December 4, 2014
Will FaceTime-Style Digital Banking Replace the Bank Teller?
Barclays has taken the wraps off an interesting, new video banking service that it will start offering to its mortgage, business and wealth management customers early next year — and to its retail banking customers by the end of 2015.
The Financial Times reports that several European banks are working on a similar service but that Barclays is likely to be first out of the gate. According to the article:
“The moves mark another advance in the digitisation of high street banking, which has already led to a sharp drop in people visiting branches as they do transactions on mobile applications instead…”
The article went on to quote Steven Cooper, chief executive of personal banking at Barclays:
“’We’re trying to give customers a choice of when, where and how they bank with us but with the added comfort of a human face,’ said Steven Cooper, chief executive of personal banking at Barclays. He said the bank had invested tens of millions of pounds in the service, which will initially be operated by about 50 staff in a video call-centre in Sunderland.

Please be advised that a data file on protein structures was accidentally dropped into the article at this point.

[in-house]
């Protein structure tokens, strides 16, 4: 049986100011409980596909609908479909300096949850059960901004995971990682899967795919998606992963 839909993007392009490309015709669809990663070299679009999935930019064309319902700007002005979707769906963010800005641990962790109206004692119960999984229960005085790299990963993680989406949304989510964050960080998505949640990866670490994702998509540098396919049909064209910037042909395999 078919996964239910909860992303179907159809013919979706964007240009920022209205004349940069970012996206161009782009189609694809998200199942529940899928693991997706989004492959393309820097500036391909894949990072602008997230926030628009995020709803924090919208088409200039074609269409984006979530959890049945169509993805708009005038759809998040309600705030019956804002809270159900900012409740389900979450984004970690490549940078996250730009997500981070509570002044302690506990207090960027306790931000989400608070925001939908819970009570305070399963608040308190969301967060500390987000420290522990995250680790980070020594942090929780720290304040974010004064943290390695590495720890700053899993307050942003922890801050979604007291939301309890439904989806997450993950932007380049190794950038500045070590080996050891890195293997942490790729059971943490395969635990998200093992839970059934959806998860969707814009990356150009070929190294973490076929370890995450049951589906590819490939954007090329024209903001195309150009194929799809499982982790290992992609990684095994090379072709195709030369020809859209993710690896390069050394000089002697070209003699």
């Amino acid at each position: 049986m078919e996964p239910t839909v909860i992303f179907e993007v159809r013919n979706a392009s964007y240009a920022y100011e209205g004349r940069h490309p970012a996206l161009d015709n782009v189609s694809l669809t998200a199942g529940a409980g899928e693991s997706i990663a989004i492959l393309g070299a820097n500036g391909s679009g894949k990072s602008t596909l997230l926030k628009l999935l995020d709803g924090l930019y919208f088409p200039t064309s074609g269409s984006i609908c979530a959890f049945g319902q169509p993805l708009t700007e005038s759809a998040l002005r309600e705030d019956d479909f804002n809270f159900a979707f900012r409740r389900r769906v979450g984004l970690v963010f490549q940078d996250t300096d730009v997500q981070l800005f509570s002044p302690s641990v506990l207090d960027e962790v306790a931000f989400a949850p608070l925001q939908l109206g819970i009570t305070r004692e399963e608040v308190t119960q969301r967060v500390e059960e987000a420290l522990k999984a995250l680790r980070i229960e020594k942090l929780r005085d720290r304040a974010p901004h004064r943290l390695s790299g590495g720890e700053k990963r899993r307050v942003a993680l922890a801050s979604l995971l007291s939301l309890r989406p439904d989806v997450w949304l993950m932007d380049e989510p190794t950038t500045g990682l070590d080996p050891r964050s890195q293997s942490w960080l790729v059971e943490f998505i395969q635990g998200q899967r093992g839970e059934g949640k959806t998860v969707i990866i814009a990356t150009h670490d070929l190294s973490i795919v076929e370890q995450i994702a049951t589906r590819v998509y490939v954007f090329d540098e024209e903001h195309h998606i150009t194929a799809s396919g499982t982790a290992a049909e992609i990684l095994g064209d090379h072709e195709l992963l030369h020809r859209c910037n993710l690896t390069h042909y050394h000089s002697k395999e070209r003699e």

“’We will have fewer branches, but the branch network will always exist and this is just about developing extra services on top of it to complement the branches,’ he said.”
The Personetics Take:
Innovative retail banks are quickly coming around to the fact that their customers are rapidly transitioning to digital banking. And the hunt is on for new ways to maintain (and grow) customer relationships online, whether it’s about building loyalty, improving service standards, cross-marketing new products or lowering costs.
Besides agreeing on that, there is a bit of a “Wild West” feel to the various strategies being pursued. Will video chat with a bank teller be able to replace the real in-branch experience? For many customers, quite possibly. Certainly it could give comfort to someone who needs to see a human face on the other end of a communication with their bank.
But we suggest that bank leaders will need to manage their expectations when it comes to layering new technology on top of the old-fashioned model. Fact is, retail banking is in the process of a true disruption to these old models. Merely mimicking the off-line experience in digital form may prove to be a good interim step – but not be enough to deliver on the level of service customers are going to expect.
When old banking models come wrapped in new digital clothing, customers may find them convenient, even cool for a time. But customers are likely to be far more thrilled by innovations that deliver step-change improvements — the kind that could never have existed in the off-line world in the first place.